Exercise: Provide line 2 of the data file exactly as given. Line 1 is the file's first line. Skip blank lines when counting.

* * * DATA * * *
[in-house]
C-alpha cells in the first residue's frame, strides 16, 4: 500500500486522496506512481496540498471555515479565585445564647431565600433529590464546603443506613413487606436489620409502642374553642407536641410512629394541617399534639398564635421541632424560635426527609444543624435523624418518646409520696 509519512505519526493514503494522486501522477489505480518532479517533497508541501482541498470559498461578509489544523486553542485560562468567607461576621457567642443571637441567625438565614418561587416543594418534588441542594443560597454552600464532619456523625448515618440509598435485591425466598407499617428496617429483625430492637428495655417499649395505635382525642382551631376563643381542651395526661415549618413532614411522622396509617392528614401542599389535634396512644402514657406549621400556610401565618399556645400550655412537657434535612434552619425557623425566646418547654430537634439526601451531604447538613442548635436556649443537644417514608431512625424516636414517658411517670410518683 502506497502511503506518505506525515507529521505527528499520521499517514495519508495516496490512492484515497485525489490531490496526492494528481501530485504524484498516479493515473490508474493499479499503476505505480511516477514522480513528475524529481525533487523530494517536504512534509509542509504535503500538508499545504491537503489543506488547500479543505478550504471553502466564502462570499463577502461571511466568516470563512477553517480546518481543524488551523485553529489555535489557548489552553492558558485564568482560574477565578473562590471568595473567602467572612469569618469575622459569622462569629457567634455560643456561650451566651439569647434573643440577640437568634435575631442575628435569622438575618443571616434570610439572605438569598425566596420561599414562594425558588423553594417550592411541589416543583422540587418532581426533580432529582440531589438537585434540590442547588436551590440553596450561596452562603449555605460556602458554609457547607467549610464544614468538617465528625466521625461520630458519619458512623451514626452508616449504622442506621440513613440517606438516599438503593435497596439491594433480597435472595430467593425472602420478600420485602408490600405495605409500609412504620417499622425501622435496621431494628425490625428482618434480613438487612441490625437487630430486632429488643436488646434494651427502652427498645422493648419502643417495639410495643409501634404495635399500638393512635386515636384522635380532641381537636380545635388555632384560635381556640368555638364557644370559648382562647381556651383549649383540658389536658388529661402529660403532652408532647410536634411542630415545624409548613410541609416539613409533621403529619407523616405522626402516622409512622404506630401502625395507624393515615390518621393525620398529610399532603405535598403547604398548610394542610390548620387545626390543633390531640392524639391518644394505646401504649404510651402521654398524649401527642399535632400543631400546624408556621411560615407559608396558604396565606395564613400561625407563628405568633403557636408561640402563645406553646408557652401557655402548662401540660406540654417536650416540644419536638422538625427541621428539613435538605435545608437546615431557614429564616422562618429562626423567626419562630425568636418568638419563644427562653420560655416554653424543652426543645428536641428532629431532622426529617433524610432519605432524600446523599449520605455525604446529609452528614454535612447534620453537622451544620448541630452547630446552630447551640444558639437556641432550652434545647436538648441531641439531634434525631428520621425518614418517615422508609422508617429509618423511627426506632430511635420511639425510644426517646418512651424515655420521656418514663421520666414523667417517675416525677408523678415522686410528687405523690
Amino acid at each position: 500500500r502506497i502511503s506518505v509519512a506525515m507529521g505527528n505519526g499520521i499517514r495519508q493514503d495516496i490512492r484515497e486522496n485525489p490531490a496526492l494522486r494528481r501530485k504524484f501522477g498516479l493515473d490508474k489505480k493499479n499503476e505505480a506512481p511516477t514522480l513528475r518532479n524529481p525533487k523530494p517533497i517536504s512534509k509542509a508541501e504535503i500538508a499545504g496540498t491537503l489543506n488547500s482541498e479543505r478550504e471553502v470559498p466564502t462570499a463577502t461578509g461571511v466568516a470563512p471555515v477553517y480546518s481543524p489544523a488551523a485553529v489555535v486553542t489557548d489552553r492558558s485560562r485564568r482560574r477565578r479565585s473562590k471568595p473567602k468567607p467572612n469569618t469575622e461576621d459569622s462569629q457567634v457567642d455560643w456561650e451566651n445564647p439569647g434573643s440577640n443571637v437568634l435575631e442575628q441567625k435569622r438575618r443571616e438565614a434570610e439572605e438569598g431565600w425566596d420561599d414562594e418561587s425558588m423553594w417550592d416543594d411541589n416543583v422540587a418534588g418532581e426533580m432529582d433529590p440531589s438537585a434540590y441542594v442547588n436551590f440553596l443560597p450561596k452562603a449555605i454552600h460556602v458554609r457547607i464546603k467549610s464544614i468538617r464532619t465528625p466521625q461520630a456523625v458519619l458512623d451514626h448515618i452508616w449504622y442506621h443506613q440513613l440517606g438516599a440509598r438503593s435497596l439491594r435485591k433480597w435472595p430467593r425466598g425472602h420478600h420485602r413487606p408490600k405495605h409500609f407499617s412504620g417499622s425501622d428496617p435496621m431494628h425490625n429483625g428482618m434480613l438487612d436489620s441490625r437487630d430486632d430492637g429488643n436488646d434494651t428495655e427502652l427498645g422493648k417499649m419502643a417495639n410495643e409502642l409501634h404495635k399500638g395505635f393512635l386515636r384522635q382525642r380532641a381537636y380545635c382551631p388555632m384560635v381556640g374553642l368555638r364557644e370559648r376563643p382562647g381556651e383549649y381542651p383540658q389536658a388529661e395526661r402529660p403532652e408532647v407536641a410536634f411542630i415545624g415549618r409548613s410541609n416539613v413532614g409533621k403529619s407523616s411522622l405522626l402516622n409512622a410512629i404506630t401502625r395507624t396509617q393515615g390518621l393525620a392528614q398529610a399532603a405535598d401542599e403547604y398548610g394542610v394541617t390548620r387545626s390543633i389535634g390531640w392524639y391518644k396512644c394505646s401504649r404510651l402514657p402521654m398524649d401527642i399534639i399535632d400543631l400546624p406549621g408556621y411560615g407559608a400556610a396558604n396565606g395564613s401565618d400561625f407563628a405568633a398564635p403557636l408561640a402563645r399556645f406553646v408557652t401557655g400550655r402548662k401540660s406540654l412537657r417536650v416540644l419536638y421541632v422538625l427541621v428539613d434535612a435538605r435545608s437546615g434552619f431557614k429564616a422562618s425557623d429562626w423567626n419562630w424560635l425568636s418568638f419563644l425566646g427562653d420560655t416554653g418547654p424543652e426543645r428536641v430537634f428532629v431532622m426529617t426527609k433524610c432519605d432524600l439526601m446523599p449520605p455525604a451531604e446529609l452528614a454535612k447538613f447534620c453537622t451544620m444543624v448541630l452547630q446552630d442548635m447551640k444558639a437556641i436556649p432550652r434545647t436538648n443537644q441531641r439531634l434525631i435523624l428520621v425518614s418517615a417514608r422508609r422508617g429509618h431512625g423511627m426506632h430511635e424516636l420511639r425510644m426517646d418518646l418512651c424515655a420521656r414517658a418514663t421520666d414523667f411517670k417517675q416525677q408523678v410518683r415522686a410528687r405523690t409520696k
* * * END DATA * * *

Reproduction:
C-alpha cells in the first residue's frame, strides 16, 4: 500500500486522496506512481496540498471555515479565585445564647431565600433529590464546603443506613413487606436489620409502642374553642407536641410512629394541617399534639398564635421541632424560635426527609444543624435523624418518646409520696 509519512505519526493514503494522486501522477489505480518532479517533497508541501482541498470559498461578509489544523486553542485560562468567607461576621457567642443571637441567625438565614418561587416543594418534588441542594443560597454552600464532619456523625448515618440509598435485591425466598407499617428496617429483625430492637428495655417499649395505635382525642382551631376563643381542651395526661415549618413532614411522622396509617392528614401542599389535634396512644402514657406549621400556610401565618399556645400550655412537657434535612434552619425557623425566646418547654430537634439526601451531604447538613442548635436556649443537644417514608431512625424516636414517658411517670410518683 502506497502511503506518505506525515507529521505527528499520521499517514495519508495516496490512492484515497485525489490531490496526492494528481501530485504524484498516479493515473490508474493499479499503476505505480511516477514522480513528475524529481525533487523530494517536504512534509509542509504535503500538508499545504491537503489543506488547500479543505478550504471553502466564502462570499463577502461571511466568516470563512477553517480546518481543524488551523485553529489555535489557548489552553492558558485564568482560574477565578473562590471568595473567602467572612469569618469575622459569622462569629457567634455560643456561650451566651439569647434573643440577640437568634435575631442575628435569622438575618443571616434570610439572605438569598425566596420561599414562594425558588423553594417550592411541589416543583422540587418532581426533580432529582440531589438537585434540590442547588436551590440553596450561596452562603449555605460556602458554609457547607467549610464544614468538617465528625466521625461520630458519619458512623451514626452508616449504622442506621440513613440517606438516599438503593435497596439491594433480597435472595430467593425472602420478600420485602408490600405495605409500609412504620417499622425501622435496621431494628425490625428482618434480613438487612441490625437487630430486632429488643436488646434494651427502652427498645422493648419502643417495639410495643409501634404495635399500638393512635386515636384522635380532641381537636380545635388555632384560635381556640368555638364557644370559648382562647381556651383549649383540658389536658388529661402529660403532652408532647410536634411542630415545624409548613410541609416539613409533621403529619407523616405522626402516622409512622404506630401502625395507624393515615390518621393525620398529610399532603405535598403547604398548610394542610390548620387545626390543633390531640392524639391518644394505646401504649404510651402521654398524649401527642399535632400543631400546624408556621411560615407559608396558604396565606395564613400561625407563628405568633403557636408561640402563645406553646408557652401557655402548662401540660406540654417536650416540644419536638422538625427541621428539613435538605435545608437546615431557614429564616422562618429562626423567626419562630425568636418568638419563644427562653420560655416554653424543652426543645428536641428532629431532622426529617433524610432519605432524600446523599449520605455525604446529609452528614454535612447534620453537622451544620448541630452547630446552630447551640444558639437556641432550652434545647436538648441531641439531634434525631428520621425518614418517615422508609422508617429509618423511627426506632430511635420511639425510644426517646418512651424515655420521656418514663421520666414523667417517675416525677408523678415522686410528687405523690